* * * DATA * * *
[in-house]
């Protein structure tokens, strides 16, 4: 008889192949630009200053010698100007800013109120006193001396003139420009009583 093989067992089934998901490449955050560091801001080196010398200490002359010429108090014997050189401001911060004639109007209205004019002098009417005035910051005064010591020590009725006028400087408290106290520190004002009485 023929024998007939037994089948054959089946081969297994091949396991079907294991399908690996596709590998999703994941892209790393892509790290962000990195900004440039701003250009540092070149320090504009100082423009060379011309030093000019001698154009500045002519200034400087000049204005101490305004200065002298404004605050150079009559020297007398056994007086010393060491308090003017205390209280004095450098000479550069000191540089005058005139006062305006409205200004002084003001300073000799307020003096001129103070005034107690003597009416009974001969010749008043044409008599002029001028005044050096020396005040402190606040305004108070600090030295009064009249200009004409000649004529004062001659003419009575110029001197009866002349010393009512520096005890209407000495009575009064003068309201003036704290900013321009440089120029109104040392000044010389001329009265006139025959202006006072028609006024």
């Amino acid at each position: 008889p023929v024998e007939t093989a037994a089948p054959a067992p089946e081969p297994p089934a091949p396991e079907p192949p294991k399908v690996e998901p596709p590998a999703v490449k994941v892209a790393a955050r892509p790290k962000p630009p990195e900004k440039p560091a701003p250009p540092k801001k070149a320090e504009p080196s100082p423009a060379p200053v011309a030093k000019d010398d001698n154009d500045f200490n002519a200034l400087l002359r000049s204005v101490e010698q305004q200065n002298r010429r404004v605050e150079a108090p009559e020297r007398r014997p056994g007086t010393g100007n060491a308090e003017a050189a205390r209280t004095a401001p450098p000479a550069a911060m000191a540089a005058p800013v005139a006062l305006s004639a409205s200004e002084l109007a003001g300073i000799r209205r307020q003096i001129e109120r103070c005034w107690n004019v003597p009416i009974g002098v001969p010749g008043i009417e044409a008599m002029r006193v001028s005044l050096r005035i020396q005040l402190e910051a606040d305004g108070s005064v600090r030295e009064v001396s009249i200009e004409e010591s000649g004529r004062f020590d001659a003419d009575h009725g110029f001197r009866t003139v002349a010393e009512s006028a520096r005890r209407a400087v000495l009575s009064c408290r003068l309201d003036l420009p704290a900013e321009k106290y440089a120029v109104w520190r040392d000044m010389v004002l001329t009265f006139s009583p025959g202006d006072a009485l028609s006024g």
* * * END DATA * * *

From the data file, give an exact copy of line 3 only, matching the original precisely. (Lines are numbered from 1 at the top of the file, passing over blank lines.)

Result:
């Amino acid at each position: 008889p023929v024998e007939t093989a037994a089948p054959a067992p089946e081969p297994p089934a091949p396991e079907p192949p294991k399908v690996e998901p596709p590998a999703v490449k994941v892209a790393a955050r892509p790290k962000p630009p990195e900004k440039p560091a701003p250009p540092k801001k070149a320090e504009p080196s100082p423009a060379p200053v011309a030093k000019d010398d001698n154009d500045f200490n002519a200034l400087l002359r000049s204005v101490e010698q305004q200065n002298r010429r404004v605050e150079a108090p009559e020297r007398r014997p056994g007086t010393g100007n060491a308090e003017a050189a205390r209280t004095a401001p450098p000479a550069a911060m000191a540089a005058p800013v005139a006062l305006s004639a409205s200004e002084l109007a003001g300073i000799r209205r307020q003096i001129e109120r103070c005034w107690n004019v003597p009416i009974g002098v001969p010749g008043i009417e044409a008599m002029r006193v001028s005044l050096r005035i020396q005040l402190e910051a606040d305004g108070s005064v600090r030295e009064v001396s009249i200009e004409e010591s000649g004529r004062f020590d001659a003419d009575h009725g110029f001197r009866t003139v002349a010393e009512s006028a520096r005890r209407a400087v000495l009575s009064c408290r003068l309201d003036l420009p704290a900013e321009k106290y440089a120029v109104w520190r040392d000044m010389v004002l001329t009265f006139s009583p025959g202006d006072a009485l028609s006024g």